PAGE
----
Research shows that low doses of a class of cancer drugs called lysine deacetylase inhibitors have protective properties against the development of type 1 diabetes.
The research was carried out on mice by the University of Copenhage, in Denmark. The mice used in the study were those that had a high likelihood of developing type 1 diabetes and a group of mice were given low dose treatment with the drugs vorinostat or givinostat in their drinking water.
The researchers reviewed the effect of the drugs and found incidence of type 1 diabetes was reduced by 45% by givinostat and 38% by vorinostat. In addition, pancreatic insulin content doubled compared with untreated mice.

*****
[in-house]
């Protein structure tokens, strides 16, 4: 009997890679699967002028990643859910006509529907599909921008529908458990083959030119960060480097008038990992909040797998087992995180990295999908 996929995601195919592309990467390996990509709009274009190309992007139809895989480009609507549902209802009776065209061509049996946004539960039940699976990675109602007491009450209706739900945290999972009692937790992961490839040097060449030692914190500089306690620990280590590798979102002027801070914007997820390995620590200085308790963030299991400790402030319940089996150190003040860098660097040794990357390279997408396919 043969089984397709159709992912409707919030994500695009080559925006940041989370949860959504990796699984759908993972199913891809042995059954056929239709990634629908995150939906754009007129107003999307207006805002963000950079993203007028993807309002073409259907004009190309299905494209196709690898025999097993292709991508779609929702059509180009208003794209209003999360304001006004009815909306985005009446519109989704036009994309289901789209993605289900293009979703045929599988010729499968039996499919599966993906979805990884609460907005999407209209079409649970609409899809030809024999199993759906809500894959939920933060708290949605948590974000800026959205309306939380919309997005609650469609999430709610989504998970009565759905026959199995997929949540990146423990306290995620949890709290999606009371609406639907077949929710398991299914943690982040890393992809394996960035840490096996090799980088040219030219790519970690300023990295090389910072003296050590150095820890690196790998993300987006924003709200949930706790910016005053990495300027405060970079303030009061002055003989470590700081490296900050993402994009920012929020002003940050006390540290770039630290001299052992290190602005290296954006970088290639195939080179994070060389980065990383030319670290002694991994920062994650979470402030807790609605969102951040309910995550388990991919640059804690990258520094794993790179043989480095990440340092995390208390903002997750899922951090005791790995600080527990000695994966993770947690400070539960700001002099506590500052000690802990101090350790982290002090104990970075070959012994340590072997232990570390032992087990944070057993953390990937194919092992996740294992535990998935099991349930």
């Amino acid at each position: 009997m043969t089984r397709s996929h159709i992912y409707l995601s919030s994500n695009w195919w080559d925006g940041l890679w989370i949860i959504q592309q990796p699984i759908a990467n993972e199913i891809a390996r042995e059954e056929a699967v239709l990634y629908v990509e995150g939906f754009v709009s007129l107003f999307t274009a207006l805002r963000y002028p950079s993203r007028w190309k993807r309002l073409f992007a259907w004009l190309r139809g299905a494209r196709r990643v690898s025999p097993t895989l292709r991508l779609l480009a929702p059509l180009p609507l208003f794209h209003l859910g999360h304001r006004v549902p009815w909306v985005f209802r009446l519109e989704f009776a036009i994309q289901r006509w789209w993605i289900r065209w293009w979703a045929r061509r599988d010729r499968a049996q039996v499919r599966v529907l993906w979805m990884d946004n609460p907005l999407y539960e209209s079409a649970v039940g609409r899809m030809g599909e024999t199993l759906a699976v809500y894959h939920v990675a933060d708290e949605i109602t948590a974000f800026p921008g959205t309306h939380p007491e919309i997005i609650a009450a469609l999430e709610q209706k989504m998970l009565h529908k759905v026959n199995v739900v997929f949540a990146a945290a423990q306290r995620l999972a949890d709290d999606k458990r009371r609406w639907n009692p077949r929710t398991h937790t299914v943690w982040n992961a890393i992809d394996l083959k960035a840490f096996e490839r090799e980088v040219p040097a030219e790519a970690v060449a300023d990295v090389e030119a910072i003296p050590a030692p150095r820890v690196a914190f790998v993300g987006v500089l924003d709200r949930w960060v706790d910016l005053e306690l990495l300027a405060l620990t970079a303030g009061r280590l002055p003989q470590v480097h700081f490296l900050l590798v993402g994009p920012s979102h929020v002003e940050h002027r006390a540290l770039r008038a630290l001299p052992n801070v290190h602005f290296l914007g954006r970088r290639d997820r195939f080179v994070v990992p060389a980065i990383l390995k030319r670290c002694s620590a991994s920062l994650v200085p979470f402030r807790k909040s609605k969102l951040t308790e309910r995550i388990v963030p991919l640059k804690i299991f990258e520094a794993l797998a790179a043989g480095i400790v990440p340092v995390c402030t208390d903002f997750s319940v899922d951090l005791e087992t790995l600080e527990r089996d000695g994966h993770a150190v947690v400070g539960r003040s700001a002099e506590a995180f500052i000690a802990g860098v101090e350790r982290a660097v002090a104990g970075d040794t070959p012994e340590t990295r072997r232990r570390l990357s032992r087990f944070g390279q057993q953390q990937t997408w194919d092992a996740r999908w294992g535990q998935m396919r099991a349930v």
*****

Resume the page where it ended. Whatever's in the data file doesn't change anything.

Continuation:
Lysine deacetylase inhibitors are drugs which have been developed to treat lymphoma, a cancer in which white blood cells, important cells within the immune system, multiply too quickly.
Type 1 diabetes is an autoimmune disease in which the immune system is over-aggressive and incorrectly targets and destroys the insulin producing cells in the pancreas.
The researchers note that vorinostat and givinostat work by preventing the immune system receiving signals that the insulin producing cells are inflamed and therefore preventing these cells from being targeted by the immune systems killer T cells .
Whilst the treatment has shown promise in mice, further research and human clinical trials will be needed to confirm whether the treatment is safe and effective in humans with type 1 diabetes.

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